Here are the 7 breeds that are known to originate in Australia. 

#1. Australian Draught Horse

The Australian Draught Horse came about as a breed thanks to the crossbreeding efforts of 4 pure draught horse breeds that were brought to Australia. Clydesdales, Percherons, Shires, and Suffolk Punch are all incorporated into this breed, as are some light horse bloodlines that were added to help improve the genetics.

All coat colors are accepted within this breed, though an excessive amount of white on the body or face is not necessarily desired. White below the knee is considered to be acceptable.

The stud book society for this breed was not established until 1979. It was finally created to help separate the Australian Draught Horse from the other purebred horse breeds that were present in Australia. Although the need for heavy farm work has all but disappeared, you can still find this breed valued as a working horse, especially on smaller farms, throughout the country. It is also regularly entered into draught competitions and makes for a good riding horse. 

#2. Australian Pony

Influenced by Arabian bloodlines and the Welsh Pony, this breed stands between 11-14 hands in height. The head is full of show quality, with emphasis on the alert ears and oversized dark eyes. The neck of this breed is short, but rounded nicely, and shoulders slope back in a way that is reminiscent of the foundational British pony breeds.

The Australian Pony first emerged as a distinct breed around 1920, with the first stud book forming in 1931 to support this horse. The Australian Pony Stud Book also caters to European breeds, Connemara ponies, and other horses in addition to its namesake breed.

Most horses in this breed today are used as a mount for children or smaller adults. They are highly intelligent and extremely motivated to learn new skills thanks to their curiosity. You’ll often find them in dressage, show jumping, and combined driving events. They also excel in certain mounted games.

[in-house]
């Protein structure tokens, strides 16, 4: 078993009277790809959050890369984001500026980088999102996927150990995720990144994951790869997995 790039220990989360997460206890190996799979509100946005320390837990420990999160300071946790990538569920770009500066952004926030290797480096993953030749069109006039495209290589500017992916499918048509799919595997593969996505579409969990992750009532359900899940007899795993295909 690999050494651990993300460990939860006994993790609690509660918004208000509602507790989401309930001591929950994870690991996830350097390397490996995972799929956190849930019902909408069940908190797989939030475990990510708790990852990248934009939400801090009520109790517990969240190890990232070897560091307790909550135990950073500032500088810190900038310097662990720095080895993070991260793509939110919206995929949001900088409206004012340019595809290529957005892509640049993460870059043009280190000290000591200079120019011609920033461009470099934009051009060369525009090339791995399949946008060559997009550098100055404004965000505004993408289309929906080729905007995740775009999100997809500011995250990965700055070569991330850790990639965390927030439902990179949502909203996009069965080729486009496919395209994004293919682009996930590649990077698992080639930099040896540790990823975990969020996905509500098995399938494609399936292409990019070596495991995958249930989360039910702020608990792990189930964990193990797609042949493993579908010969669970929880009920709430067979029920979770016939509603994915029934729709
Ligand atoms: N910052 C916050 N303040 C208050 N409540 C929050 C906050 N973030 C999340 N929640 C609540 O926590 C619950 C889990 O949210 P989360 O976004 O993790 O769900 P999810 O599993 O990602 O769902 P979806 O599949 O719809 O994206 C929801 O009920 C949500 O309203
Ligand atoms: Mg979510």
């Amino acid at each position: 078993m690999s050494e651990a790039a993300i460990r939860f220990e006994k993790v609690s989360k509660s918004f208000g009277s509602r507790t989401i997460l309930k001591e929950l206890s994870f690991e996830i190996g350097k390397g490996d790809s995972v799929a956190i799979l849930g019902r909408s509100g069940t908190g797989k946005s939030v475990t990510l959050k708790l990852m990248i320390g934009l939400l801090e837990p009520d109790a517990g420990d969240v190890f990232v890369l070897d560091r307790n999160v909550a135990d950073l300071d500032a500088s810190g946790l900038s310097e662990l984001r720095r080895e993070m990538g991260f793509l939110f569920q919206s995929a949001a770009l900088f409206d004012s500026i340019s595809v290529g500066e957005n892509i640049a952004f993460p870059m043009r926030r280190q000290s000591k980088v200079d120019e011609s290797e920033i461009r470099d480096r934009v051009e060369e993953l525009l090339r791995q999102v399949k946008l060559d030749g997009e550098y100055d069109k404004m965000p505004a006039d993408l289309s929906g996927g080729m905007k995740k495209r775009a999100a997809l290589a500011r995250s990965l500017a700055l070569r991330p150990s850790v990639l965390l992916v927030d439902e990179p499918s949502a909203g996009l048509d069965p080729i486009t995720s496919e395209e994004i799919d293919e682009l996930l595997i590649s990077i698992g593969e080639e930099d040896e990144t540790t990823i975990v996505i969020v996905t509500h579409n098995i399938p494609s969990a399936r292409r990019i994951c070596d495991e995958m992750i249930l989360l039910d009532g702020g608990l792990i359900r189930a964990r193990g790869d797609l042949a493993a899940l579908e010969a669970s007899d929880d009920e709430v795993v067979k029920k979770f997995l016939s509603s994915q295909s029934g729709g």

Stallions of influence for the Australian Pony include Exmoor ponies, a Hungarian, a Welsh Cob with English Hackney bloodlines, and a Welsh Mountain Pony. 

#3. Australian Riding Pony

The Australian Riding Pony is a fairly recent breed to the equine world, having been developed since just the 1970s. It has been greatly influenced by the British Riding Pony in its development, but there are also Arabian and Thoroughbred bloodlines incorporated into the breed.

These ponies tend to look very similar to a racing Thoroughbred, which makes them quite popular. They can vary in height, but do not exceed 14 hands. Solid colors are featured, with small heads and ears, but with a free-flowing gait that most other pony breeds do not have.

The Australian Riding Pony Stud Book was established around 1980, created after just 7 years of breeding work from the first imported ponies for this breed. Like other pony breeds, its primary use is as a riding horse for children and young adults. It is also an excellent competitive horse, especially for show jumping and dressage. 

To help promote diversity within the breed, the foundation section initially required four crosses of animals from approved breeds before a pony could be entered into the appropriate section. Now that the breed is firmly established, some of the requirements have lessened, including moving from a requirement of four to a requirement of three.

Artificial insemination is also allowed in this breed, which has helped to create an extensive number of bloodlines in a short amount of time. 

#4. Australian Stock Horse

This is a hardy breed of horse that is known for having a calm, willing temperament. The Australian Stockhorse also has a superior level of endurance and agility when compared to the other Australian horse breeds. Like most horse breeds from here, the roots of the breed are dated to the initial arrival of the First Fleet in Botany Bay in 1788.

This means the Australian Stock Horse features Thoroughbred, Arabian, Barb, and Spanish horse genetics. There are many similarities to the Waler horse with this breed, though it tends to be smaller. It received a formal recognition as a distinct breed in 1971 and has continued to grow in popularity since then.

Unlike some other breeds, however, the Society which governs the Australian Stock Horse does allow for breeders to utilize other bloodlines and breeds to influence development. Quarter Horse bloodlines are particularly popular with some breeders. In order for the horses to be included, however, the breeder must pay a large fee for the privilege.

Australian Stock Horses are quite intelligent, tough, and courageous. They are quick and agile, with a sure-footed walk. Most are calm and responsive with their temperament. All coat colors are accepted, with height ranges between 14-16.2 hands, with some variation above or below that average.